The consensus among current Kane County Forest Preserve District commissioners is against any gravel mining in Brunner Forest Preserve in Dundee Township. That stance was publicly stated by multiple commissioners several times, particularly during the past two election cycles.
But the fact that it was even discussed in the first place still leaves a pit in the stomachs of some members of the League of Women Voters of the Elgin Area.
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A two-year study of the issue just released by the league shows the specter of the gravel mine will likely linger until at least one of three things occurs: First, a change in state law, as proposed by State Sen. Mike Noland, could prevent any forest preserve districts from entering the gravel mining business.
Second, the Longmeadow Parkway -- built in parts of Algonquin, Carpentersville, Barrington Hills and unincorporated Kane County -- could be constructed without any use of the known gravel deposits at Brunner, which the bridge would cross.
Third, the forest preserve commission could become a separate entity from the Kane County Board so there are never conflicts of interest involving preservation of nature and development or transportation projects.
Using words like "betrayed" and citing "transparency issues," the league report indicates the discussion of a potential gravel mine raised suspicions early in the process. The league's research indicates mention of a possible gravel mine in district records as early as November 2008. However, the public didn't learn about the potential until January 2010.
"It was not put out for public discussion as an economic or land use question," the report states. "It leaked out. It came out in bits and pieces, with information and misinformation, accusations and denials, and above all, anger. Like a juicy bit of gossip the story spread through the grapevine."
Carol Grom led the study for the league. She said the fact that the Brunner preserve was purchased more than three years ago but still isn't widely used by the public fuels thoughts about a possible gravel pit in the future. The district just recently unveiled a master plan for the preserve, which it is still refining. The plan doesn't include a gravel pit. But it does include space that will be leased by the local park district. Grom isn't happy about that either.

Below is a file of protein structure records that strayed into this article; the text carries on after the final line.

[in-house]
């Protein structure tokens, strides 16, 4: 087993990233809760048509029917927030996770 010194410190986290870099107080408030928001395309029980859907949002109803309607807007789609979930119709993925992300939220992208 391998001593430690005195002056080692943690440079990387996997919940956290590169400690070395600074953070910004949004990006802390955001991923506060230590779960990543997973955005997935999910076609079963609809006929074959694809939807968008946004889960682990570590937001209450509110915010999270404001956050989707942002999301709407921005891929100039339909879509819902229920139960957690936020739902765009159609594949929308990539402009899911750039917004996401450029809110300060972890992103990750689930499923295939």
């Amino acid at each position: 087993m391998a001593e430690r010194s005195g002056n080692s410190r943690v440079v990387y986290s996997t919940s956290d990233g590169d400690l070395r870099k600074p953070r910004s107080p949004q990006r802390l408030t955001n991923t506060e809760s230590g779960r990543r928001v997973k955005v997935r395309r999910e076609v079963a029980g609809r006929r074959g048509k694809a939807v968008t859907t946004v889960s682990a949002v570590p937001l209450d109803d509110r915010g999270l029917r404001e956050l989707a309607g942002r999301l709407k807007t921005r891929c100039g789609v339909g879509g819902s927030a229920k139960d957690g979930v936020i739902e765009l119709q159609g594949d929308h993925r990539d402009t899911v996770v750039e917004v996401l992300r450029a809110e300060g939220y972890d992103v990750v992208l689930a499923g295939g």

"Part of what came to light in our study is how much of our forest preserve acreage is used for other purposes," Grom said. "The district is supposed to acquire, preserve and restore natural areas. What has athletic fields got to do with that? ... Model airplane clubs, community gardens, railroad museums -- why is any of that in what should be nature preserves? We don't need to turn the forest preserves into Disneyland and profit-making centers."
And preserves certainly shouldn't be used to make transportation projects, like the Longmeadow Parkway, easier to build, according to the league. Its study cites comments made by commissioners about how using gravel in Brunner would be a more cost-effective way to build the Longmeadow Parkway project instead of trucking in gravel for some other place. That type of thinking makes sense for a Kane County Board member looking to save money on a major transportation project, Grom said. But it doesn't make sense for forest preserve commissioner who should be thinking about the local ecosystem above all, she said. But right now, forest preserve commissioners and county board members are the same people in Kane County.
"That's why I would like to see it be two separate boards," Grom said. "We should have commissioners who are actually interested in the environment, in preservation. I've been very frustrated by the lack of responsibility in the forest preserve district. They've been very dishonest in the way this was handled and the way they answered questions."
Forest Preserve District President John Hoscheit said the idea that the district isn't transparent is what bothers him the most about the league's report.
"We've done everything openly, but there's a few individuals who have tried to mischaracterize the facts," Hoscheit said. "Since I've been involved with the forest preserve district I think we've been as open and transparent as any government agency I've seen. We've always done what, in my opinion, the public has wanted."
That includes meeting with Grom and other league members during a forum where Hoscheit was peppered with questions about the gravel mine at Brunner.
"Discussion of the gravel pit is a moot point," Hoscheit said. "The issue is dormant. This continued paranoia about the gravel mining moving forward is just that."
Hoscheit said he doesn't have any problems with Noland's proposed change to state law about gravel mining as long as it doesn't prevent the district from improving or purchasing land where mines already exist or existed in the past. As far as Longmeadow Parkway, Brunner shouldn't even be part of the discussion, Hoscheit said.
"Supporting construction of the parkway by virtue of mining on our property has never been discussed and is not really relevant," Hoscheit said. "The gravel mining discussion was about the benefits of creating a large lake that could be used for active or passive recreation and, from an economic perspective, we could derive revenue from the mining that could be used for that recreational purpose. That discussion was perceived as a potential win-win for the district if we could get a lake and additional money to acquire more preserves. The board has said it's not going to do that. And the reality is we have a number of people in our community who would be happy if we just acquired property and never allowed a human foot to stand on it. But I think we've done a good job at having some very passive recreation and a lot of active recreation."
The report is available on the league's website, www.lwvelginarea.org.